Server and storage virtualization have given us a taste of what “dynamic workload management” can do for an enterprise. Now the appetite for this services-based business and operational model is growing – and rapidly. It’s time for the network to step up and feed the beast (so to speak).
Historically, most of the intelligence about the network has been housed in the network itself, shared between devices and extracted by management and monitoring systems for the purpose of understanding the current “state” of the network. But not much has been done with the information in terms of making the network smarter. With the advent of dynamic workload management, personalization and “bring your own device” (BYOD), the need to leverage, and in reality, wrest the embedded intelligence from the underlying silicon is becoming much more important.
As we build more highly distributed, services-based applications we have less insight to and control over the performance needs of those applications. No longer can we easily benchmark an application and then apply requisite network topologies to satisfy its typical performance needs. Nor can we simply continue to “throw bandwidth” at performance problems. Next generation software-defined networks (SDN) must intelligently adapt topologies and quality of service based on numerous external factors driven by and collected from a variety of loosely-coupled, federated sources. The key to these externalized applications is the ability of the control plane to maintain a holistic, coherent view of the state of network, which can then be used to construct new demand-sensitive topologies, routes and services. Just like we’ve seen with servers and storage, the network view will consist of virtualized resources and routes that will be abstracted from the underlying physical devices.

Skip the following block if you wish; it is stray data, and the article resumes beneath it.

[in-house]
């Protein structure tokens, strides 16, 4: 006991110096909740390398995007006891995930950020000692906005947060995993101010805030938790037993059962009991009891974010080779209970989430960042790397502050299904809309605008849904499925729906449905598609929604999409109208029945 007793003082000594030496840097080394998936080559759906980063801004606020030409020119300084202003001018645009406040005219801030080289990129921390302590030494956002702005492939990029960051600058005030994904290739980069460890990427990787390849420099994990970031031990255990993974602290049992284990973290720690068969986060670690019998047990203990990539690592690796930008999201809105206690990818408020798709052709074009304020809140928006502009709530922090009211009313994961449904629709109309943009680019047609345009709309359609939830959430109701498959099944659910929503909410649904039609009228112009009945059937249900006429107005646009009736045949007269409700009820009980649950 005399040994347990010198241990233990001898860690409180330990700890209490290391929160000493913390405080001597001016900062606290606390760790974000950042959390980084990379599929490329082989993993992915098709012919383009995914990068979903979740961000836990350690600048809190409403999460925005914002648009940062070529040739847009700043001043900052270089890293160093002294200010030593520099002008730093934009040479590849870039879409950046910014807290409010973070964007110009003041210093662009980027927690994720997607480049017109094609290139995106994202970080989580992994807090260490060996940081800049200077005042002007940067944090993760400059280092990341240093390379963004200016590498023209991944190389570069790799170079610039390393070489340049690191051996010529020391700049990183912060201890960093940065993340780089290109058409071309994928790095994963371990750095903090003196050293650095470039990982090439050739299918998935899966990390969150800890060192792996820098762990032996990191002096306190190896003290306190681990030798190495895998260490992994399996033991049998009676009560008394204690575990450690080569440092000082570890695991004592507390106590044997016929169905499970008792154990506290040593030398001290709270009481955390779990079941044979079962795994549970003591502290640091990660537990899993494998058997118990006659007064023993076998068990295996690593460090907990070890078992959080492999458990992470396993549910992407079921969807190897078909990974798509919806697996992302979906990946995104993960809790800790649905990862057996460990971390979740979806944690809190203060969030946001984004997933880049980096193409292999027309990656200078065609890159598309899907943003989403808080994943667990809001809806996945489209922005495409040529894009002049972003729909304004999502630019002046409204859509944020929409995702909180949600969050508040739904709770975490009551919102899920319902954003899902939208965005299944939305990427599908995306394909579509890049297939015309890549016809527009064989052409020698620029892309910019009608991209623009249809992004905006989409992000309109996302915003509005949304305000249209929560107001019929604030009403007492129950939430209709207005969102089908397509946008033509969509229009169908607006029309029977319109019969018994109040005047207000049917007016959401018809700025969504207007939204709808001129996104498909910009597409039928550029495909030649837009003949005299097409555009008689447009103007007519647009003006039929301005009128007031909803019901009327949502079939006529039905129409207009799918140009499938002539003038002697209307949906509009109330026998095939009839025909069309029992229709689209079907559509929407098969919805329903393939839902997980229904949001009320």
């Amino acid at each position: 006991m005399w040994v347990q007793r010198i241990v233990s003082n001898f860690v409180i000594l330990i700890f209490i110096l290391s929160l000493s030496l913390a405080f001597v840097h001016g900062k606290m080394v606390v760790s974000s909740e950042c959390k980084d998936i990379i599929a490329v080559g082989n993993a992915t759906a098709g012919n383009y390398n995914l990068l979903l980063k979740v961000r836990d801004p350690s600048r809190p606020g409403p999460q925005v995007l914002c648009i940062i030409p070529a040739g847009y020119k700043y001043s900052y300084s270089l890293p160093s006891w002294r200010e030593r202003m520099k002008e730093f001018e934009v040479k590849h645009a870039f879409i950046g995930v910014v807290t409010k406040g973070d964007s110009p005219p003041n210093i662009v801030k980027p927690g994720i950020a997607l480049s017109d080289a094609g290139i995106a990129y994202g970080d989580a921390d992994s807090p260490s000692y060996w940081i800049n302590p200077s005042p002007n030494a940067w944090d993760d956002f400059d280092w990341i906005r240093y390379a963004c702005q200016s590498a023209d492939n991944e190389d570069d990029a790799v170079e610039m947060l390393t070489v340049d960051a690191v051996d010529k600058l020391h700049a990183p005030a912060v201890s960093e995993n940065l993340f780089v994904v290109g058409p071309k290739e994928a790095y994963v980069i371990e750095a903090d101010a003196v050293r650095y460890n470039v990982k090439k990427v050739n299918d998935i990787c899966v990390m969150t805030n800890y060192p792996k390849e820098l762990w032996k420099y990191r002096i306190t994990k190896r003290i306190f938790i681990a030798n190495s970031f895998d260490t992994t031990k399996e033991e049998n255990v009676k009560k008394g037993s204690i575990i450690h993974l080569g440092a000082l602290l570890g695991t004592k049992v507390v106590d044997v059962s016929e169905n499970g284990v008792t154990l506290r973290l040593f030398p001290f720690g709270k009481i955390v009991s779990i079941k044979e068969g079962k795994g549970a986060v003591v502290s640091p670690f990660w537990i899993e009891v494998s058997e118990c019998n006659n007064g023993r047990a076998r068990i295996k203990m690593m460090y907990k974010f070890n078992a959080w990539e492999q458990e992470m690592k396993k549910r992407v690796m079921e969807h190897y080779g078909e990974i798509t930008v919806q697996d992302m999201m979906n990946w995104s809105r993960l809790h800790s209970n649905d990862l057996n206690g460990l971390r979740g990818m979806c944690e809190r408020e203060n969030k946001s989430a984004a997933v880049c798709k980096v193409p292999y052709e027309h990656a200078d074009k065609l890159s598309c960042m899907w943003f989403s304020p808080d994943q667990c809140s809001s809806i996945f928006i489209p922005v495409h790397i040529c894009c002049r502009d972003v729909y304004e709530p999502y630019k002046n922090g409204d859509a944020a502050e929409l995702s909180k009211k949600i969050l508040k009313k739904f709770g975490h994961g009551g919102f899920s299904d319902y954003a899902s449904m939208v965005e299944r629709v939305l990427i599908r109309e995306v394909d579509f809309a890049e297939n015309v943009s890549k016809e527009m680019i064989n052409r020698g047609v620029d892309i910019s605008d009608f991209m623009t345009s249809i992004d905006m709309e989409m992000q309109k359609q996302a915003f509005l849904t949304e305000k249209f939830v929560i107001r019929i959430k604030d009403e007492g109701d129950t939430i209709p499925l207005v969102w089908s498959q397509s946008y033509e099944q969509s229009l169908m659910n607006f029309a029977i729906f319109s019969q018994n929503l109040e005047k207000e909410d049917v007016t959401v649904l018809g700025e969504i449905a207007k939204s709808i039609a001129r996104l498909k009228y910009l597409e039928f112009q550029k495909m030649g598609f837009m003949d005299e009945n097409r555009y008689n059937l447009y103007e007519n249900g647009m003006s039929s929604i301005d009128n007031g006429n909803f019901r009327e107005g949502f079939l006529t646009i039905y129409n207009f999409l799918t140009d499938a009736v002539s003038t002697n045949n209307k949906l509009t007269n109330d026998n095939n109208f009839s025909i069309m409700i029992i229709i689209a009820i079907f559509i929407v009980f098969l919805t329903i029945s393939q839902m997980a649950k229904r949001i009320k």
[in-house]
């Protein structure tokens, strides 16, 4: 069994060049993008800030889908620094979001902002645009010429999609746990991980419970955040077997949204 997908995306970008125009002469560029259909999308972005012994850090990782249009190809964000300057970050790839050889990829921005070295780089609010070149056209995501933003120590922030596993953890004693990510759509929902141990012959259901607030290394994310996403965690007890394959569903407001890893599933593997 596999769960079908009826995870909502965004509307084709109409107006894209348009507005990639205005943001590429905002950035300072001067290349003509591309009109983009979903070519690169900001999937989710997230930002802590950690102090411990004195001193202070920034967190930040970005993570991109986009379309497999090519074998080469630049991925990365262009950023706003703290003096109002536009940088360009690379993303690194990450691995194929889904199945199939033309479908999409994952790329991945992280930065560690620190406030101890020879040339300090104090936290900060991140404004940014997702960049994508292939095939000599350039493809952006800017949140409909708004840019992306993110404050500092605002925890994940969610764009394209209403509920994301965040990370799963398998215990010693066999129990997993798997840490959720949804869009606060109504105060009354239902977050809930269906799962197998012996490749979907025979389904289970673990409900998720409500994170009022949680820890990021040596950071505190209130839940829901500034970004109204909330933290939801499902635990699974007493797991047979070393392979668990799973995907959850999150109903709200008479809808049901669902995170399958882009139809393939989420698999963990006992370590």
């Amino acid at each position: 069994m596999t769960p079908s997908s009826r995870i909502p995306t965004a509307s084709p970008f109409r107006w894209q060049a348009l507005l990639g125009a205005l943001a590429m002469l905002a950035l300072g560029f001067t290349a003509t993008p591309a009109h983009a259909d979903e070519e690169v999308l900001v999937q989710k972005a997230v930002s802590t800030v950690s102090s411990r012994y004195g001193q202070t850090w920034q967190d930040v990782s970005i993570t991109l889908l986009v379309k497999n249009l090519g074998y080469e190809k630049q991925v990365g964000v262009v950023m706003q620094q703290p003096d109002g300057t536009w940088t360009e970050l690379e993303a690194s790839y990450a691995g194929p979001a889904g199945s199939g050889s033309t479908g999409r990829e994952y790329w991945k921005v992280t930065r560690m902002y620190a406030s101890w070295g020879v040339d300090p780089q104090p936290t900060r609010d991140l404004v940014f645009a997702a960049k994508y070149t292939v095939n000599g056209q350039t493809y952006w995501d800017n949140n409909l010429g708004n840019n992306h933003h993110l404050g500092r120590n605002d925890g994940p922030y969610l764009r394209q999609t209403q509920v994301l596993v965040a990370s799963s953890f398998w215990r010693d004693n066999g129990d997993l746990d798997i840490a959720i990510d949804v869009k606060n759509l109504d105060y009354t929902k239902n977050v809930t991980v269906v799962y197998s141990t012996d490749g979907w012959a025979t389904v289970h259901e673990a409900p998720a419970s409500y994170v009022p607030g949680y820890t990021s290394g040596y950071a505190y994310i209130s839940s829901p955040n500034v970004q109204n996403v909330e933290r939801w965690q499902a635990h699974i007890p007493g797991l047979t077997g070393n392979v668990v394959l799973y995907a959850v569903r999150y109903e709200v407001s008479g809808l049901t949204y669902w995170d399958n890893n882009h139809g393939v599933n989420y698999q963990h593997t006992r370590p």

Next generation intelligent networks will not be driven just from an application and workload placement view. The user experience will be a critical part of the equation, with BYOD providing the catalyst to create network intelligence that will enable a consistent and continuous user experience as we move from office to home to public locations. The intelligent enterprise network will have to provide a seamless transition of the work experience through new approaches such as the implementation of distributed networks of small cell base stations that not only bridge the gap between internal and external networks, but also provide state-maintaining location, session and experience awareness.
In and of itself, the enterprise network will be very data intensive in terms of state awareness and management. The explosion of machine-to-machine communications is going to require even more levels of device abstraction, virtualization and state management as millions upon millions of short-term communications channels are initiated and terminated to support instantaneous bursts of contextual state and awareness information. The intelligent network will not only need to scale to meet the massive influx of data, it must also understand how to communicate with an ever-increasing variety of devices.
The key to intelligent networks will be their ability externalize and virtualize the view and control of the underlying resources. Significant progress in defining standards and protocols is being made by organizations such as ONF and the Network Functions Virtualisation Group. Good work, but we’re still a ways from replacing bespoke network boxes with merchant silicon-based devices that can be “software repurposed” to meet different workload, application and user experience requirements. Stay tuned though – it’s getting exciting!